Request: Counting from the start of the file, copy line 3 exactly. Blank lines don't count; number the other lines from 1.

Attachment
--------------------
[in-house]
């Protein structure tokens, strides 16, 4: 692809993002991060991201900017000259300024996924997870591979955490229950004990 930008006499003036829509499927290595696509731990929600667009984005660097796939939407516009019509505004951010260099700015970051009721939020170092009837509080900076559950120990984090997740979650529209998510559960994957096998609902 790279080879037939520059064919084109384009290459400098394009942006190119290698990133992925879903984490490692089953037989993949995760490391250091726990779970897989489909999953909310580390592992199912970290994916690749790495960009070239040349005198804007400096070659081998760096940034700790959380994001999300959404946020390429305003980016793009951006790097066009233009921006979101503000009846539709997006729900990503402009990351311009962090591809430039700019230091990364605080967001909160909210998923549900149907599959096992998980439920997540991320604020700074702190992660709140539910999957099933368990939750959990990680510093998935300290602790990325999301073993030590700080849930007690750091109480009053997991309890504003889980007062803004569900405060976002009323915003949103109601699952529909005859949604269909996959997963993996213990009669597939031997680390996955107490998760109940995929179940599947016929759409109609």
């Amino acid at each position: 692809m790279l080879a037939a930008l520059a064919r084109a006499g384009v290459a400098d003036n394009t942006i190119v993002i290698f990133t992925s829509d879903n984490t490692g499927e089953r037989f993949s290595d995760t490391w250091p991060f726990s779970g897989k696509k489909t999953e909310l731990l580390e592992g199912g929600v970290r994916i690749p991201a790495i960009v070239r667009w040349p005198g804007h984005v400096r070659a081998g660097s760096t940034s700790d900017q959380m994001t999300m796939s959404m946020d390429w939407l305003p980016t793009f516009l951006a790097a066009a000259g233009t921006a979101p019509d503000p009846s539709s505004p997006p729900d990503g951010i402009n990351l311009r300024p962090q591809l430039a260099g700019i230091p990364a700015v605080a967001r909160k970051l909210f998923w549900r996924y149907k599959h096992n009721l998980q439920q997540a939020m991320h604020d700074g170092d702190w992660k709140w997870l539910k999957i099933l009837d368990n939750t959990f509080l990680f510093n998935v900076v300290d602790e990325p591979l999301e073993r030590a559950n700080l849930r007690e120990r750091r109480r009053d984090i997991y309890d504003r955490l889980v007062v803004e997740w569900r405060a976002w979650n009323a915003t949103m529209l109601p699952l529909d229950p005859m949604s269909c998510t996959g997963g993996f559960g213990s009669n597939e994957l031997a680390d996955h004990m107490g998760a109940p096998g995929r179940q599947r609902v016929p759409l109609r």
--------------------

């Amino acid at each position: 692809m790279l080879a037939a930008l520059a064919r084109a006499g384009v290459a400098d003036n394009t942006i190119v993002i290698f990133t992925s829509d879903n984490t490692g499927e089953r037989f993949s290595d995760t490391w250091p991060f726990s779970g897989k696509k489909t999953e909310l731990l580390e592992g199912g929600v970290r994916i690749p991201a790495i960009v070239r667009w040349p005198g804007h984005v400096r070659a081998g660097s760096t940034s700790d900017q959380m994001t999300m796939s959404m946020d390429w939407l305003p980016t793009f516009l951006a790097a066009a000259g233009t921006a979101p019509d503000p009846s539709s505004p997006p729900d990503g951010i402009n990351l311009r300024p962090q591809l430039a260099g700019i230091p990364a700015v605080a967001r909160k970051l909210f998923w549900r996924y149907k599959h096992n009721l998980q439920q997540a939020m991320h604020d700074g170092d702190w992660k709140w997870l539910k999957i099933l009837d368990n939750t959990f509080l990680f510093n998935v900076v300290d602790e990325p591979l999301e073993r030590a559950n700080l849930r007690e120990r750091r109480r009053d984090i997991y309890d504003r955490l889980v007062v803004e997740w569900r405060a976002w979650n009323a915003t949103m529209l109601p699952l529909d229950p005859m949604s269909c998510t996959g997963g993996f559960g213990s009669n597939e994957l031997a680390d996955h004990m107490g998760a109940p096998g995929r179940q599947r609902v016929p759409l109609r």